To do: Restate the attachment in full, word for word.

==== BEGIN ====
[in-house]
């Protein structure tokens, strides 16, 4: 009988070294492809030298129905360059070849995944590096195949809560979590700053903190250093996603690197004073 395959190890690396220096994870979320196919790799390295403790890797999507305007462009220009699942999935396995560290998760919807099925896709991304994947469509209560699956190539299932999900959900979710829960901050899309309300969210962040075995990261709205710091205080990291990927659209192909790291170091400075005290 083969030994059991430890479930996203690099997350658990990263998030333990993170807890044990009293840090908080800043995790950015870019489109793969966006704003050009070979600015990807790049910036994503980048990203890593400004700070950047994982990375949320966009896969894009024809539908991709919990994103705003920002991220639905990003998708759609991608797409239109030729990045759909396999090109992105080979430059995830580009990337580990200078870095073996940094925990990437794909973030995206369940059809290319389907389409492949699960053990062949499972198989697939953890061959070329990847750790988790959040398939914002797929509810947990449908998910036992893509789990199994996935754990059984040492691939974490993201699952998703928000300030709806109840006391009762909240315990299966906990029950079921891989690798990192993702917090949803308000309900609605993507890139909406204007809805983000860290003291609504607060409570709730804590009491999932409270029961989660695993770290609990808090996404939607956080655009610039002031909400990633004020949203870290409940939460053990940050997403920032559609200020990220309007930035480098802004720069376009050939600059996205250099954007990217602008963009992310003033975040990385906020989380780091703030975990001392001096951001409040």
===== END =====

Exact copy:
[in-house]
């Protein structure tokens, strides 16, 4: 009988070294492809030298129905360059070849995944590096195949809560979590700053903190250093996603690197004073 395959190890690396220096994870979320196919790799390295403790890797999507305007462009220009699942999935396995560290998760919807099925896709991304994947469509209560699956190539299932999900959900979710829960901050899309309300969210962040075995990261709205710091205080990291990927659209192909790291170091400075005290 083969030994059991430890479930996203690099997350658990990263998030333990993170807890044990009293840090908080800043995790950015870019489109793969966006704003050009070979600015990807790049910036994503980048990203890593400004700070950047994982990375949320966009896969894009024809539908991709919990994103705003920002991220639905990003998708759609991608797409239109030729990045759909396999090109992105080979430059995830580009990337580990200078870095073996940094925990990437794909973030995206369940059809290319389907389409492949699960053990062949499972198989697939953890061959070329990847750790988790959040398939914002797929509810947990449908998910036992893509789990199994996935754990059984040492691939974490993201699952998703928000300030709806109840006391009762909240315990299966906990029950079921891989690798990192993702917090949803308000309900609605993507890139909406204007809805983000860290003291609504607060409570709730804590009491999932409270029961989660695993770290609990808090996404939607956080655009610039002031909400990633004020949203870290409940939460053990940050997403920032559609200020990220309007930035480098802004720069376009050939600059996205250099954007990217602008963009992310003033975040990385906020989380780091703030975990001392001096951001409040």